The new prime minster and health secretary must be “under no illusions” of the challenges facing the NHS this winter, as waiting time figures continue to grow, nurse leaders have warned.
Latest data have shown the number of patients waiting to start treatment at the end of July was a record 6.84m patients. Of those, over 377,000 has been waiting more than a year and 2,885 were waiting two years.
“The level of pressure across the whole health and care system is undeniable”
Additionally, there were 1,521,700 patients waiting for a key diagnostic test at the end of July 2022, an increase of 138,300 from the previous year.
The figures revealed the busiest summer ever for ambulance staff dealing with the most serious callouts.
Between June and August, paramedics dealt with more than 237,000 ‘category 1’ incidents – which require an immediate response to a life-threatening condition, such as cardiac or respiratory arrest – up a third on pre-pandemic levels (177,190 in 2019).
However, the data set, published today, showed that despite pressure on urgent and emergency care, both A&E performance and ambulance response times were better in August than the previous month.
Latest figures for August 2022 showed a total of 28,756 people who waited more than 12 hours in A&E from a decision to be admitted, to actual admission, compared to 29,317 in July.
Though this is still significantly higher than number of people waiting more than 12 hours a year ago (2,787).
Meanwhile, 130,528 people waited in August for up to four hours from the decision to admit to actual admission, which was a decrease from 136,221 in July.
Professor Stephen Powis, NHS national medical director, said the latest figures showed that despite another Covid-19 “wave” this summer, NHS England is making “significant progress” on reducing backlogs.
He added that staff are already looking ahead for a winter that “is likely to be as challenging”, with more 999 and 111 call handlers being recruited to manage the demand.
Meanwhile, the Royal College of Nursing director for England, Patricia Marquis, said: “If clear proof were needed that the pressures facing health and care are now year-round, this is it.”
She warned of the “dangerous circle”, where delays in one part of the system impact on another, and said this was “as significant as ever”.
“Patients are being treated on trollies and in corridors and because there aren’t enough nursing staff,” Ms Marquis said.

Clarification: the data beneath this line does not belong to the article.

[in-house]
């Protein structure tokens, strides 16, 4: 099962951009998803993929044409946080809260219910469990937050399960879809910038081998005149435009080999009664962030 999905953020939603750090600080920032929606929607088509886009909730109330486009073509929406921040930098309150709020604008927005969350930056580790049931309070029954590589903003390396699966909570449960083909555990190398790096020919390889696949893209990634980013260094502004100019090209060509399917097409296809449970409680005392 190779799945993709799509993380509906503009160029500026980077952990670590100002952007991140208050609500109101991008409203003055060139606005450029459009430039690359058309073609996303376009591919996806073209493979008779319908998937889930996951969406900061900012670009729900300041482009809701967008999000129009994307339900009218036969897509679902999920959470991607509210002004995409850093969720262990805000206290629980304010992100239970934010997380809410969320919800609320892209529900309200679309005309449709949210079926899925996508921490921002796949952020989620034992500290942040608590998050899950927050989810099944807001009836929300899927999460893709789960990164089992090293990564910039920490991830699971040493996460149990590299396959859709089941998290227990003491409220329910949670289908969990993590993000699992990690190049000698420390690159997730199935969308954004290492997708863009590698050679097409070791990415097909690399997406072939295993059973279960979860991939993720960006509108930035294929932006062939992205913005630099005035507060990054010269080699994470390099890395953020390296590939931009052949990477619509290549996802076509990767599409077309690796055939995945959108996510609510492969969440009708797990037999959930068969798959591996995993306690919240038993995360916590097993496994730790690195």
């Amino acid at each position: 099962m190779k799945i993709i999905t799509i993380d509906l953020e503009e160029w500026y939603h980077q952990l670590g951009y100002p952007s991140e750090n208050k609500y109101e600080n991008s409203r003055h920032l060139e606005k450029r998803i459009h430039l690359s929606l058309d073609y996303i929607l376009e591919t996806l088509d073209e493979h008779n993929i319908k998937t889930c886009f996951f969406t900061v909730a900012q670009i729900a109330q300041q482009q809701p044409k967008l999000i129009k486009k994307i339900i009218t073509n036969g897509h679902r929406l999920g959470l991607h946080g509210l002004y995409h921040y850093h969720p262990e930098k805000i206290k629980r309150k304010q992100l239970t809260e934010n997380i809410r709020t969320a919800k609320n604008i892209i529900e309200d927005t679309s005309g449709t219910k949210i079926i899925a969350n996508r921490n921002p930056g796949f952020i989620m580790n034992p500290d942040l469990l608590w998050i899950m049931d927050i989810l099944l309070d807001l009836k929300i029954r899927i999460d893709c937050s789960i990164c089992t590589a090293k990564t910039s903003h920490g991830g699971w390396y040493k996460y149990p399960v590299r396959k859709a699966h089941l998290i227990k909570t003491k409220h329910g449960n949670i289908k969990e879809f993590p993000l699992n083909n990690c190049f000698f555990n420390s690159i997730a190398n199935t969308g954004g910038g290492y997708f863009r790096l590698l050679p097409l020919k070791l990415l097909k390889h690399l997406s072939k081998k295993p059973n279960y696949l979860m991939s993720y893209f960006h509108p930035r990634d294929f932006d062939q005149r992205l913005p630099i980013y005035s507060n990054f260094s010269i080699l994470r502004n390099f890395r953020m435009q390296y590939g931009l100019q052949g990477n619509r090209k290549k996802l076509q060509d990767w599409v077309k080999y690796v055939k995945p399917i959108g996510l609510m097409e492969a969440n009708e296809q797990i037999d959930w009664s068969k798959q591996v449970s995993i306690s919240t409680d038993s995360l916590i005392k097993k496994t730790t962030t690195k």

“Lives are being put at risk: if you don’t have enough nurses, the risk of death increases.”
“The new prime minister and health secretary can be under no illusions as to the scale of the task ahead.”
The interim deputy chief executive at NHS providers, Miriam Deakin, echoed these concerns, describing how the data highlights “the range of challenges” facing the new prime minister and health and social care secretary this autumn.
“Trust leaders and staff have worked incredibly hard to deliver more tests, checks and care for patients, but the level of pressure across the whole health and care system is undeniable,” she said.
“While the improvement in both A&E performance and ambulance response times in August is testament to the hard work of staff, the pressure on urgent and emergency services – and indeed across the whole system – remains a risk and a major cause for concern.”
She added that as the NHS waits for the new government to unveil its plans to support the service this winter, it needs to see extra investment in social care, alongside the NHS “to combat the effects of rising inflation and to help meet rising demand”.
Health and social care secretary and deputy prime minister Thérèse Coffey said: “Clearly this level of performance is unacceptable, which is why I have set out our priorities will be ABCD: ambulances, backlogs, care and doctors and dentists.
“We know some of the backlog challenges will increase as people continue to present themselves for treatment. We are investing £39 billion to tackle these challenges, ensure the NHS is fully prepared for winter and fix the broken social care system.”